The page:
A step below that in the highly hierarchical, tiered system of investment banking is the middle-market, a heavily populated area of M&A advice that is highly fragmented. The middle market has traditionally been a stable source of revenues, which has drawn many refugees from big banks to start their own middle-market boutiques. Firms such as Jefferies Group Inc., Houlihan, Lokey, Howard & Zukin Inc., Sagent Advisors Inc., Harris Williams & Co., Robert W. Baird & Co. Inc. and many, many others are players in the middle-market.
The downturn is also a boon for foreign banks including Credit Suisse, Deutsche Bank USA, Barclays PLC and one ambitious Australian firm that has hired several prominent veterans, Macquarie Group Ltd.
Anyone who wants to work in mergers has to be armed with an MBA and tremendous physical stamina to make it through the 100-hour work weeks in which it is not unusual to start work at 7 a.m. and leave at 11 p.m. nearly every day. Flexibility is also key, because plans frequently change at a moment’s notice. All-nighters are more of a rule than an exception. Investment banks are hard on their youngest M&A trainees, in analyst or associate positions, who are consigned to late nights crunching numbers in Excel spreadsheets, making last-minute changes to “pitchbooks” that go out to clients, and otherwise being on call for tasks ranging from menial to more menial.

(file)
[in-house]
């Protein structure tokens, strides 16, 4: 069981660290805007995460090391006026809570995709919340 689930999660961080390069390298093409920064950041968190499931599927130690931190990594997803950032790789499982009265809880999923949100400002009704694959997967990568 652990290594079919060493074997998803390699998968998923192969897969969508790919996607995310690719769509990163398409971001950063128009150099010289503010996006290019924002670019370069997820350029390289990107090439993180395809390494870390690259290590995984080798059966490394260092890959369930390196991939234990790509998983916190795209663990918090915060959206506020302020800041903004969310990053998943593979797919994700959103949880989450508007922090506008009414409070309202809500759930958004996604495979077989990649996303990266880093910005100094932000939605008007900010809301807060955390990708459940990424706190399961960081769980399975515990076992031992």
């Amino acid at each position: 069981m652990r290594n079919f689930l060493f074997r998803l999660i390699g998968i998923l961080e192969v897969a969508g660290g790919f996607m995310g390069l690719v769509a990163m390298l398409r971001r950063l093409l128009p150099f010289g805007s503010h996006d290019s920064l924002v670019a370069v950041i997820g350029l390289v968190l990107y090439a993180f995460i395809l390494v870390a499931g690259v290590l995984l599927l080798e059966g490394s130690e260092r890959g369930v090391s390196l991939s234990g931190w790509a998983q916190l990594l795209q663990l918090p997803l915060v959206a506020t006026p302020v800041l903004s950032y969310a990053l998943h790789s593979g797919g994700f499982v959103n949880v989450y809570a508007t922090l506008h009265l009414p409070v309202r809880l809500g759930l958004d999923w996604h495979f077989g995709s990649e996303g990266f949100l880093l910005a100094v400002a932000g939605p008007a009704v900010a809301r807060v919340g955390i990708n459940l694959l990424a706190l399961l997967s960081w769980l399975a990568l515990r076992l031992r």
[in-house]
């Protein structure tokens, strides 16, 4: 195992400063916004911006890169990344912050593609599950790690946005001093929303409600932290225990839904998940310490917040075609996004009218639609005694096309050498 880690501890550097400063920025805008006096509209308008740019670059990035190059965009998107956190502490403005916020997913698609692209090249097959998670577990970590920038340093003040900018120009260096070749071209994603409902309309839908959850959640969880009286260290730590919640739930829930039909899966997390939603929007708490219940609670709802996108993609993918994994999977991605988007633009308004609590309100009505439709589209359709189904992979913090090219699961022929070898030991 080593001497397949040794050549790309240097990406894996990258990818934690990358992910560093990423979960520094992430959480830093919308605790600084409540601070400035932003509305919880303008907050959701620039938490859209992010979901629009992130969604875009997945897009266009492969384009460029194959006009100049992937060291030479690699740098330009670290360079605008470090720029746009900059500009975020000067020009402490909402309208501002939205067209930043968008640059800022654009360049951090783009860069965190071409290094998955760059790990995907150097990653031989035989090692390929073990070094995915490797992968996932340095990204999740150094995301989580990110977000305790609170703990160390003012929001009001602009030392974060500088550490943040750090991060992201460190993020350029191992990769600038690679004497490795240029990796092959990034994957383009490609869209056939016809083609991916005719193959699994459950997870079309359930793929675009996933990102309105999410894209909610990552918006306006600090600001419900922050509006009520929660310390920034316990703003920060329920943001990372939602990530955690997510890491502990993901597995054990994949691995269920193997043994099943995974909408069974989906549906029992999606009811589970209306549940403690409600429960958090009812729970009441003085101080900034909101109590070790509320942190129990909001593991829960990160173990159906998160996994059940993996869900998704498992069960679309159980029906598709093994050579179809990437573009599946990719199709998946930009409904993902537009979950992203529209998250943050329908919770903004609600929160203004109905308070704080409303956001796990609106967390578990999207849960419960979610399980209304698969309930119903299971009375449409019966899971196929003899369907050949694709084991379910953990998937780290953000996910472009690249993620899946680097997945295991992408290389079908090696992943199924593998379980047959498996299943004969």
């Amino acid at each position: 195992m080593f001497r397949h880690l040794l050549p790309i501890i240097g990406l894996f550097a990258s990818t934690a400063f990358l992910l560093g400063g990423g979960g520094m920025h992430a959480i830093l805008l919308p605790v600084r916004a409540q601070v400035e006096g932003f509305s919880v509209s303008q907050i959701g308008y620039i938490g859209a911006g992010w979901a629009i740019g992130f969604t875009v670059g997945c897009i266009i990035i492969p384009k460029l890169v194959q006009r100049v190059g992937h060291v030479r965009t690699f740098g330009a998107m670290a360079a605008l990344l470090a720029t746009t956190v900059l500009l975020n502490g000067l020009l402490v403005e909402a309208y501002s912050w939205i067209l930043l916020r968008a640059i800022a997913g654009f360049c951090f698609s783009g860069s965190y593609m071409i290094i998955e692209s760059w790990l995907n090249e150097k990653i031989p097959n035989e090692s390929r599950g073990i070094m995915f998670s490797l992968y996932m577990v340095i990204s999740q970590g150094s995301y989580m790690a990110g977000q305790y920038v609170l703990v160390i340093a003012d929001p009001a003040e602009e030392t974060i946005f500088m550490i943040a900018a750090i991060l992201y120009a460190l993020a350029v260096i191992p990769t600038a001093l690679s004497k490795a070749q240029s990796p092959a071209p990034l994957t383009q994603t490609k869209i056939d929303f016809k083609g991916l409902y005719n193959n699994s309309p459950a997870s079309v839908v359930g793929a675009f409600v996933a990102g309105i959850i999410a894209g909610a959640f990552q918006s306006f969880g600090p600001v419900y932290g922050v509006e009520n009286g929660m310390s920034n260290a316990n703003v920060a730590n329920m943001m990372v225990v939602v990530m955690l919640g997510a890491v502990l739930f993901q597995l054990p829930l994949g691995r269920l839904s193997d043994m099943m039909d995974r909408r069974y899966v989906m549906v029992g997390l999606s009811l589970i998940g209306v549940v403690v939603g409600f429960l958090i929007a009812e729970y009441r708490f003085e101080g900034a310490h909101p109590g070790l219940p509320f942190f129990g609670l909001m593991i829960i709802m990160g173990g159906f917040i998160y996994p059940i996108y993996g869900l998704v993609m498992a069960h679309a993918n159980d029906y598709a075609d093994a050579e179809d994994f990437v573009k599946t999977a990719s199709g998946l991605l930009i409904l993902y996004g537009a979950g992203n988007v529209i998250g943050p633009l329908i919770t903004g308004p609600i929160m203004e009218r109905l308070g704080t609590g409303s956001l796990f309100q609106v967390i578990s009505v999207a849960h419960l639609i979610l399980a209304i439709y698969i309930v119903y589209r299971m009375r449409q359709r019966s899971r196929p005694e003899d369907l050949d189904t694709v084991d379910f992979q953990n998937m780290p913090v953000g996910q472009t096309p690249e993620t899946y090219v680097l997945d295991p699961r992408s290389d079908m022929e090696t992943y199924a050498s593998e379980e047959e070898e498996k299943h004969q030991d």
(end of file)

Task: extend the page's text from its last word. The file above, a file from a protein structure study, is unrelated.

Investment bankers usually don’t get to meet clients until they are higher-level associates or vice presidents, a level that takes three to five years to achieve. In many cases, it can take 10 to 15 years to achieve the most senior level of managing director. Generally, managing directors maintain client relationships. They don’t have to crunch numbers, but they do have to bring in business, which includes brutal travel schedules, hundreds of client meetings each year, and considerable creativity and negotiating savvy.
M&A used to be called “a young man’s game,” given that many of its practitioners would work flat-out for decades and then retire early in their 40s. As a rule, careers are stretching much longer, and there are many working M&A bankers in their 50s and some even in their 60s.
GETTING THE JOB
To get a job as an M&A banker, first you have to apply to an investment bank. Investment banks generally rotate young employees through various sectors and units based on need, and M&A may not be in the cards right away. Once within an investment bank, young M&A would-bes would do well to get acquainted with the M&A side of the bank and make connections there.
Current M&A bankers, used to being shifted in times of crisis, are facing staffing cutbacks right now as it is traditional for big investment banks to shrink or get rid of their dedicated M&A groups in downturns. The firms often move those bankers into industry groups or assign them elsewhere; anyone who can’t be assigned is laid off.
M&A bankers generally have investment banking in their blood and don’t transition well into other financial industries like private equity/VC, hedge funds or asset management. They are, however, very versatile within an investment bank because of their analytical abilities and ability to adapt to change.